So after a lot of contemplation and reviewing plans, I finally decided to bite the bullet and tackle the grind box I continuously referenced in past posts. You don’t have to go too far to find the planning, if you really need yet another link, it’s here.
There were a few updates to the initial design I had planned. Initially, I had thought about going with a box that was going to be 2 ft wide, however I decided to shorten that to 18 inches since I wanted to use the remaining 6 ft section of 3/4″ plywood I had from the table I made. Also, I decided to only put angle iron on one side of the box instead of on both sides. I didn’t think it would be necessary to have angle iron on both sides of the box.
All in all, this probably took me about 5 hours to build. I had hoped to have a decent video showing the entire build (sped up, of course) however my GoPro was having a few fogging issues and I ran out of batteries before the end of the build. The only part I didn’t capture was clamping the angle iron to the box so that the PL Premium could cure properly.
This is more of a “how I did it” type post. I don’t have super specific photos of measurements or sizes, however if you want a more detailed article on the details of the measurements and how to build the box, check out diyskate.com. The credit for this build goes to the folks at diyskate.com, it’s where I got an overall design. Note that there’s a slight difference with the box design on diyskate.com, however the process is pretty much the same.
As I’m sure everyone is, be safe when working with power tools, whether it’s a circular saw, a drill, or any kind of shop tool. Make sure you know how to use your tools safely and have the right protective equipment for the task. (Disclaimer)
Section 1: Materials
The materials I purchased were as follows:
|2″x 4″x 96″ Lumber||6||cut to 6 ft||$ 15.54|
|Hardboard||1||cut to 6 ft x 16″||$ 9.24|
|Angle Iron 2″ x 1/8″ x 72″||1||$ 24.97|
|PL Premium||1||$ 4.24|
|2 1/2″ Construction Screws (Box)||1||$ 7.98|
|Total (With Tax)||$ 65.69|
I already had a sheet of 3/4″ plywood that was 6′ x 18″. The extra tools I needed were as follows:
|Lithium Grease||1||$ 4.58|
|Ratchet Straps||1||$ 9.99|
|Caulk Gun||1||$ 2.77|
|Total (With Tax)||$ 28.93|
The one place I could have saved money was with the angle iron. If I’d gone to a scrap yard, I likely could have found something for less.
Section 2: Make the Cuts
I marked the cuts on each of the 2×4 sections with a sharpie. I remeasured the larger plywood section (which would be the top sheet) to determine what my smaller frame sections would need to be.
The planned material sizes after the cuts were as follows:
|6′ 2 x 4’s||4|
|15″ 2 x 4’s (base and top supports)||10|
|12″ 2 x 4’s (box height)||6|
|3/4″ plywood 6′ x 18″||1|
|1/8″ Hardboard 6′ x 16″||1|
One of the things I noticed and will take note of in the future is that when you get lumber and plywood sections cut at the local home improvement store, the cuts aren’t to a high precision. When I measured the length of the plywood section that would be the top section, it turned out to be around 17 3/4″ in width. Once you’ve got the large sections cut at the hardware store, it helps to remeasure just to see what the actual dimensions are.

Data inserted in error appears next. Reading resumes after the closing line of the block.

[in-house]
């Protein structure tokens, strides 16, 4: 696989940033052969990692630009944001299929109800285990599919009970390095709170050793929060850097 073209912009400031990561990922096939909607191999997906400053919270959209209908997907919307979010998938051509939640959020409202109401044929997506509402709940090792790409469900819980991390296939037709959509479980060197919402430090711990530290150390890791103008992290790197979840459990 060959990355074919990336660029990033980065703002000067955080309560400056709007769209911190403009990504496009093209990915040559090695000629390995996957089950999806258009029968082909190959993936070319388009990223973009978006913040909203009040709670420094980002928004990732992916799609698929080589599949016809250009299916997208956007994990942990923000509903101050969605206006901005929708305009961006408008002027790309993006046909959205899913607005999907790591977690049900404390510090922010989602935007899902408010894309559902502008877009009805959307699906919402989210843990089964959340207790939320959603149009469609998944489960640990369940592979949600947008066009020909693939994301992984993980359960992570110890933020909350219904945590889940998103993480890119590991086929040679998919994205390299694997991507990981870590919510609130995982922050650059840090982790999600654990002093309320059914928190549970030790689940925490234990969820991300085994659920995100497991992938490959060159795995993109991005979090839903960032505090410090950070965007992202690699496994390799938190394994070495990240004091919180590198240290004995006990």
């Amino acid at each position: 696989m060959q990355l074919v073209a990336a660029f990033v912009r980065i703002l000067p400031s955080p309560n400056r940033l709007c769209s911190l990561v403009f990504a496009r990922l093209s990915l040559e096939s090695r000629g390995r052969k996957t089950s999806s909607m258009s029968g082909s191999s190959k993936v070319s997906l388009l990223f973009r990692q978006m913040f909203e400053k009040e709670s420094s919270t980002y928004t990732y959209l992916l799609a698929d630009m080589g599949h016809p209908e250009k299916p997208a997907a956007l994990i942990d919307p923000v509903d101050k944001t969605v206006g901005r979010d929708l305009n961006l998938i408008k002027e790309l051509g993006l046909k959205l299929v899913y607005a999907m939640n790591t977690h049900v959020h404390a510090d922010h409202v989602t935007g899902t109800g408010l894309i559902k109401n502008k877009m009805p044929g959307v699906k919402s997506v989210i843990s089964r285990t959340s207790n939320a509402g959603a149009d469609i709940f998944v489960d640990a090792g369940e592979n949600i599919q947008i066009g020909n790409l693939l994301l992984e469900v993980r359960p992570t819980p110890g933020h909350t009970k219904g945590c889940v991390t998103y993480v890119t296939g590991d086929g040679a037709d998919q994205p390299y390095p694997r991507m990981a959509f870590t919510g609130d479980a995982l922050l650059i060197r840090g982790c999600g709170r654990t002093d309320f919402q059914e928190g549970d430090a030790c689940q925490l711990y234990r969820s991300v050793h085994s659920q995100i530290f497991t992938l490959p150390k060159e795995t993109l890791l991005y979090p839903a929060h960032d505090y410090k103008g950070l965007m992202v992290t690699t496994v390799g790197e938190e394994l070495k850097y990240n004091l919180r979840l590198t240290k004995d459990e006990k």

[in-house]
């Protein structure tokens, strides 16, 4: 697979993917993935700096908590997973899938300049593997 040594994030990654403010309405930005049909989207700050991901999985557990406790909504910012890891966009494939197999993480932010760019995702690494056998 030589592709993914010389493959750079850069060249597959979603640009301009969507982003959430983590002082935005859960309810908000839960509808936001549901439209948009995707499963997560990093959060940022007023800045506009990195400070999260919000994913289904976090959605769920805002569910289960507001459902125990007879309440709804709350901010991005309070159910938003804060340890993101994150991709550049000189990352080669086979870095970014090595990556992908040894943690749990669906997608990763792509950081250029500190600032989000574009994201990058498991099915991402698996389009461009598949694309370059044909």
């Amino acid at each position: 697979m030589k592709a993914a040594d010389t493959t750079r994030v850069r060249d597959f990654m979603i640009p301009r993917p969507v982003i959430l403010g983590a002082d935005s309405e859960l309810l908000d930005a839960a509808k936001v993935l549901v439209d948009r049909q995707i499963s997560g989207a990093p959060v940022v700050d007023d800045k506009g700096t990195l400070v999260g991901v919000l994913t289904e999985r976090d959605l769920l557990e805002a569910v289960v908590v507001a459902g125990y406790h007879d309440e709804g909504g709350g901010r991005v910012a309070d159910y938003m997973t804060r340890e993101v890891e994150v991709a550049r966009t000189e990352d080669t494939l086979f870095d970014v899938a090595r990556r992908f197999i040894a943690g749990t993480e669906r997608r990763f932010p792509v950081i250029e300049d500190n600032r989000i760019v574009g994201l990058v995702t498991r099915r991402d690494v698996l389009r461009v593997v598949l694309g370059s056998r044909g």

If you have the capacity to transport the lumber, plywood, and hardboard all in their original sizes, you can do precision cuts on your own.
Section 3: Start the Assembly!
Now with all the cuts made, it’s time to start putting the box together.
Another thing I noted with the 6′ 2×4’s is that the lumber was slightly warped. I clamped the center of the 6′ 2×4 to the table so that it remained relatively flat when fastening the inside support sections to the table.
I made markings to center the small 15″ 2×4 to the center of the 6′ 2×4. Then I fastened the 15″ 2×4’s to the ends and at the middle of the 6′ 2×4’s as shown below using 2 1/2″ construction screws
Next up was the top of the box. This was similar to the bottom, however I spaced the 15″ pieces 1′ apart from each other.
After the top was done, it was time to put the 12″ sections at the corners and the middle of the box to give the box its height.
Now it was time to attach the 3/4″ plywood sheet to the top.
For the last part, I fastened the 16″ sheet of hardboard to the top of the plywood using a smaller screw size. I figured using a 2 1/2″ screw to fasten a 1/8″ sheet of hardboard was probably overkill and not necessary.
When the hardboard was screwed down onto the plywood, I lined the edge that the angle iron would sit on with PL Premium. I used two clamps at the ends and four ratchet straps to secure the angle iron to the side of the box. The wood blocks on the opposite side of the angle iron are there since the hardboard hung slightly over the opposite side of the box. There would have been noticeable slots in the hardboard from the force of the ratchet straps if I didn’t use the pieces of wood as shown below.
The next day, I removed the clamps and the ratchet straps.
Finally, it’s ready to skate!
Aside from a few minor variations in some of the cuts of the larger pieces, the box came out as I’d initially planned.
At first I was worried that it wasn’t going to be sturdy enough being only 18″ wide, however I can tell you that this is one sturdy box. It’s a royal pain to move it anywhere because it’s so blinkin heavy! However, it’s been a blast to skate so far!
The only remaining thing to do now is skate the crap out of this box. Hope you liked the post!